1980 | Thierry Lebraly
Thierry Lebraly grew up in the south of France. On graduating from art school he moved first to New York and then to Paris, where he worked as an assistant to many fashion photographers before launching his own career. His photographs are published in various magazines and he works with numerous fashion labels. He draws on a variety of inspirations, including his contemporaries, their feelings, life in general, etc. Movement and colour are the deciding factors in his compositions.
1990 | Alex Franco
Alex Franco, originally from Barcelona, took an interest in photography very early on. A passionate autodidact, he moved to London in his early twenties and worked as photographic assistant to leading names in the fashion industry. Now established in London and Majorca, Franco creates a unique natural imagery, filled with character, style and storytelling. His approach to photography plays with shadows, geometric shapes and abstracting the body. He is also recognised for his work on the world around him, where he uses photography to raise awareness and initiate dialogue. In 2016, he spent quite some time in Calais, documenting the refugee crisis, which resulted in an exhibition and fund-raiser in aid of refugees
2000 | Olivier Amsellem
Prizewinner at the Hyères Fashion Photography Festival as well as co-founder of the concept store Jogging in Marseille, photography has been part of Olivier Amsellem’s life since he was born and will surely be a part of it when he dies. As he himself has said, photography is both a form of writing and a door to the major arts. Photographers do not make images, they take photographs of their lives, their feelings. Olivier lives and works in Marseille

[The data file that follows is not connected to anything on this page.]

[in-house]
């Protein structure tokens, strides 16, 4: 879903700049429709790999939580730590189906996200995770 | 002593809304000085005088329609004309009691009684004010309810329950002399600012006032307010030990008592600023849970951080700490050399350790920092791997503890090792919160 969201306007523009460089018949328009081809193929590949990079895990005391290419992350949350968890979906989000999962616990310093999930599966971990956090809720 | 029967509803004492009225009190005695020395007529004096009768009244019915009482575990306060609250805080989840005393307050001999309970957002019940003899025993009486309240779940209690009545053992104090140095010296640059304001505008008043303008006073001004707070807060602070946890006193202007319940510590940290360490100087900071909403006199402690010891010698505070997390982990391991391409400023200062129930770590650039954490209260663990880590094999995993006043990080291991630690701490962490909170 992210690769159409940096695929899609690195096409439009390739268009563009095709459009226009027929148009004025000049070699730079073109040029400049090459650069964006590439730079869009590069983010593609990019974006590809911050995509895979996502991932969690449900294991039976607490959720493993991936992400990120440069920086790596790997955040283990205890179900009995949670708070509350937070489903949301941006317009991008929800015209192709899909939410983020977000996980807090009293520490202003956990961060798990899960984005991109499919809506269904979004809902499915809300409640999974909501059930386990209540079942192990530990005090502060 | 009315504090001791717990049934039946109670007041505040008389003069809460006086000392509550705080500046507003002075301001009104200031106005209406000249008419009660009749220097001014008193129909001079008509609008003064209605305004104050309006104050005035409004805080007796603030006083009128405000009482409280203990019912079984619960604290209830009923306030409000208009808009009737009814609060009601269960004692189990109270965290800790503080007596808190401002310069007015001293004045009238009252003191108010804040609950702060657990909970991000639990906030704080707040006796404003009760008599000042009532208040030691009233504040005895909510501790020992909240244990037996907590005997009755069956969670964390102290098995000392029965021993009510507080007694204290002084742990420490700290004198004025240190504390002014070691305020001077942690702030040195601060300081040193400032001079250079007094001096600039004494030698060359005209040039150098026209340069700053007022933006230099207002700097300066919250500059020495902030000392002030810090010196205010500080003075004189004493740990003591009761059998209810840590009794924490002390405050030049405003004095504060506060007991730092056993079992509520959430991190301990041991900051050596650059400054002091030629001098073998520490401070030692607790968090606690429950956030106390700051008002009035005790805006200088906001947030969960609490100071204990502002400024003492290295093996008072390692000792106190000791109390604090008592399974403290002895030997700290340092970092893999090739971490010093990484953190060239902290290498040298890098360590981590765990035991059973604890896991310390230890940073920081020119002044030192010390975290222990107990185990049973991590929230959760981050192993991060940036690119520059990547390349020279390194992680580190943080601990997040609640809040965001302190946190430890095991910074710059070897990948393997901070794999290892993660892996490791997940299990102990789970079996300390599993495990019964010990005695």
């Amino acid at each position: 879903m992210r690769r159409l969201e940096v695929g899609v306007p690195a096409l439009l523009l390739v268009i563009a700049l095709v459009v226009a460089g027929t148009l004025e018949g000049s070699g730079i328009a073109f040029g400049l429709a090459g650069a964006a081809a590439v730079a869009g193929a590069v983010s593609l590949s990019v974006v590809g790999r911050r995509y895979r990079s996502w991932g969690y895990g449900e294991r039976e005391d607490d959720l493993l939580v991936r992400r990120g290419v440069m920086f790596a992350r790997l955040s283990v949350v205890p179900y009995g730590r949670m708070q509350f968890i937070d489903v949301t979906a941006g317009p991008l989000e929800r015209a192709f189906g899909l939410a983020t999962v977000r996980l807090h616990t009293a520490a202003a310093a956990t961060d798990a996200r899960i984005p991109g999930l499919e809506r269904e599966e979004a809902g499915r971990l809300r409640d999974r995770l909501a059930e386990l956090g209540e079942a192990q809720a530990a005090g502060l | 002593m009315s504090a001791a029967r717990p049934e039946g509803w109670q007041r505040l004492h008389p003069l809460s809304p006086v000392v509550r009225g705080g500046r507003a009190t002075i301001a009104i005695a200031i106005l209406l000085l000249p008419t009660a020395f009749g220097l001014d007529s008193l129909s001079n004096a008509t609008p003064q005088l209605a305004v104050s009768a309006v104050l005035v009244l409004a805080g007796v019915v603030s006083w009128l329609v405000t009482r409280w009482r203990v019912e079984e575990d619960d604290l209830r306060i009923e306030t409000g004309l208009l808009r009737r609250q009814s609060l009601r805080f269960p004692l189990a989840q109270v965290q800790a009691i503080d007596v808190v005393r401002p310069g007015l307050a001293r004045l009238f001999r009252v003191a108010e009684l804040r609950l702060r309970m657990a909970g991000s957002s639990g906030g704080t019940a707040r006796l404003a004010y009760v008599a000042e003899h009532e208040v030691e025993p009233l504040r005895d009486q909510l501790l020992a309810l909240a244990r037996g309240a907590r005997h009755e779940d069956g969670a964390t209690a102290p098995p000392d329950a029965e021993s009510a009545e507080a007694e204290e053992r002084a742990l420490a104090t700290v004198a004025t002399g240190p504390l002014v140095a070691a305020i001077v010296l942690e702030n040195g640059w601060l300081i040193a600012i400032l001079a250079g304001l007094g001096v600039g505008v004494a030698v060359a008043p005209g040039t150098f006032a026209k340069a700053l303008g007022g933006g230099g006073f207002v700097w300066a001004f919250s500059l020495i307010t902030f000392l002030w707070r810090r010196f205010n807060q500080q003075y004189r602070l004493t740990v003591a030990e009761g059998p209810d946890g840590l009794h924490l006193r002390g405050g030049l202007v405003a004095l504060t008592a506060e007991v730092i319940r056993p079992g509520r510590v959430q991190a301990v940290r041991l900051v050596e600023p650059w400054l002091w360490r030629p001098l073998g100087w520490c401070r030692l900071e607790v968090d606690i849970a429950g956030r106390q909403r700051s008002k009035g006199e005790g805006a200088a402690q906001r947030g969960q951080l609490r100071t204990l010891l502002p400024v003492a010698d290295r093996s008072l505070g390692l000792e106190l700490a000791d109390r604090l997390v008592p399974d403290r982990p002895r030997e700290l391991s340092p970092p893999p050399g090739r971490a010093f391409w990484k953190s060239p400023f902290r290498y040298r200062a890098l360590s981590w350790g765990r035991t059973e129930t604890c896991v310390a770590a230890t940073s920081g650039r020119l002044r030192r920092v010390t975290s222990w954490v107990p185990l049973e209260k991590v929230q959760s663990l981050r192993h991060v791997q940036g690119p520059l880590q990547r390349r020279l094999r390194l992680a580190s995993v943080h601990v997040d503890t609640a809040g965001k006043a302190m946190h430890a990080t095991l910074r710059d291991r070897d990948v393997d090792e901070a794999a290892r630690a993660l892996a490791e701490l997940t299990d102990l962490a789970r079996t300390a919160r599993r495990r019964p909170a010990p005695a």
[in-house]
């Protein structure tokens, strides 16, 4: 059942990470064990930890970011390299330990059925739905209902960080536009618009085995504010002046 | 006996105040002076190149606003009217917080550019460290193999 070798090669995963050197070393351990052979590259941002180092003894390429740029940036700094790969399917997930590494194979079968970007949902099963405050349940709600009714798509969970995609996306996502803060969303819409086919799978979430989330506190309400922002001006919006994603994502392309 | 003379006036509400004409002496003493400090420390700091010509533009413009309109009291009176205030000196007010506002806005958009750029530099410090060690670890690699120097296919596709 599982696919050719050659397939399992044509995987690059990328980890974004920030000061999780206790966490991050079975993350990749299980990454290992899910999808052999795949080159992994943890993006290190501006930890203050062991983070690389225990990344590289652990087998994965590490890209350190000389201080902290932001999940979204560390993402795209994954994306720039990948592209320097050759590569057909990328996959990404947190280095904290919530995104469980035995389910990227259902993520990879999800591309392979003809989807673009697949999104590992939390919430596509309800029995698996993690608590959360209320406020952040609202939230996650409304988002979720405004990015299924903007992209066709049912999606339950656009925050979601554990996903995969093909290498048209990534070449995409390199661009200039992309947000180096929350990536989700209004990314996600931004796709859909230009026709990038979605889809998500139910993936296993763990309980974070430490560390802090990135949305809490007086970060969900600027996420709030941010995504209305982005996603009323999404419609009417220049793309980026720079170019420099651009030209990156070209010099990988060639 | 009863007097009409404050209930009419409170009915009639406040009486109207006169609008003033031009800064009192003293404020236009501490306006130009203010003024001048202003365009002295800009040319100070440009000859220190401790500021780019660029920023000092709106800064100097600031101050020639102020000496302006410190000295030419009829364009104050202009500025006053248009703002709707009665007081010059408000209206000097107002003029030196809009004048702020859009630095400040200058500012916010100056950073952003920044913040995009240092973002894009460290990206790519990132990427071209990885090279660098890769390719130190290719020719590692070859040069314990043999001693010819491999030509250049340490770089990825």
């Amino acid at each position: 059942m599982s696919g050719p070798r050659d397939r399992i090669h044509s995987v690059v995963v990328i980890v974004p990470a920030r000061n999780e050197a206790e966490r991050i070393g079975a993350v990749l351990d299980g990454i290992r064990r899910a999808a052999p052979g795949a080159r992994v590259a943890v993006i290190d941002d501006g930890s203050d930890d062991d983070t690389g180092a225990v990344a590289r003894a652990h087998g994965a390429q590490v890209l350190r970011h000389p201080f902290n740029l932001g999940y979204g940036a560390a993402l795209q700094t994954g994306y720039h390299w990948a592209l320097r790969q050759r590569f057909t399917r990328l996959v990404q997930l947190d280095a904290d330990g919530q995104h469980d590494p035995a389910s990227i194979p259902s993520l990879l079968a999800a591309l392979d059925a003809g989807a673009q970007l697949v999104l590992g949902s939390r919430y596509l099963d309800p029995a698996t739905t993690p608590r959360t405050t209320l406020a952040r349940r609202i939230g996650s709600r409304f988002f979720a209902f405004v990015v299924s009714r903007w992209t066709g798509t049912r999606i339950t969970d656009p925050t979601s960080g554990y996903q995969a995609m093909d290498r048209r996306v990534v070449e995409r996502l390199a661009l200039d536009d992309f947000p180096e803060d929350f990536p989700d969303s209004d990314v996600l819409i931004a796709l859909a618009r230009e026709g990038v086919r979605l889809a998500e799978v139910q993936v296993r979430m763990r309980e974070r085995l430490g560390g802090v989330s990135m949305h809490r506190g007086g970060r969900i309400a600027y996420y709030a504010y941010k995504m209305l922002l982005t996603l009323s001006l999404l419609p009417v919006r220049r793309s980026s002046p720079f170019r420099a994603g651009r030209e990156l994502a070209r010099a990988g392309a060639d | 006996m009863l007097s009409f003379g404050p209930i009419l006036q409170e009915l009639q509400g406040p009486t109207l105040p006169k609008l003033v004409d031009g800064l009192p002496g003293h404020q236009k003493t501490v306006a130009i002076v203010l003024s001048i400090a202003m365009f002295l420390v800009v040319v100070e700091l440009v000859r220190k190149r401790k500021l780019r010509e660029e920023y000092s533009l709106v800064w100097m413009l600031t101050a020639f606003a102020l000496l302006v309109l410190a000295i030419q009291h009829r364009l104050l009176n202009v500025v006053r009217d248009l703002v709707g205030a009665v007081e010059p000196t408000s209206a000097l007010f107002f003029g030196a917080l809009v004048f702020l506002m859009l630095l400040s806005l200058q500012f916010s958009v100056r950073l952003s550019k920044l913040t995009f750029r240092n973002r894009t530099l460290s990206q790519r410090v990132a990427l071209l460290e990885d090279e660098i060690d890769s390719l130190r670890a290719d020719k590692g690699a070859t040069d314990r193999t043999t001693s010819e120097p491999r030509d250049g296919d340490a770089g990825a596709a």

2010 | Marie Wynants
Marie Wynants’ photographs are inspired by her early years as a professional dancer. The central theme of her artistic production is the elegance of the human body and its physical limitations. Her playful, voyeuristic approach leads her to tease, unbalance and abstract her subjects – and her audience – from their natural movements. Guided by her own, meticulously and continually observed experience as a dancer, Marie Wynants has developed a gift for directing others so that what they do expresses her own inner reality. Not only is her background in contemporary dance a permanent influence on her body of work, it is also the driving force behind the person that she has become over the course of the past few years. Marie lives in Anvers.
In celebration of their 90th birthday, the brand has arranged a temporary exhibit of these works at Le Bon Marché, which has been on display since 20 October and will be available to view until the 8th of November.
Following the closure of the exhibition, the photographs will be given to We Give Collab who will auction these on Instagram. All of the proceeds from the sale is to be donated to charity.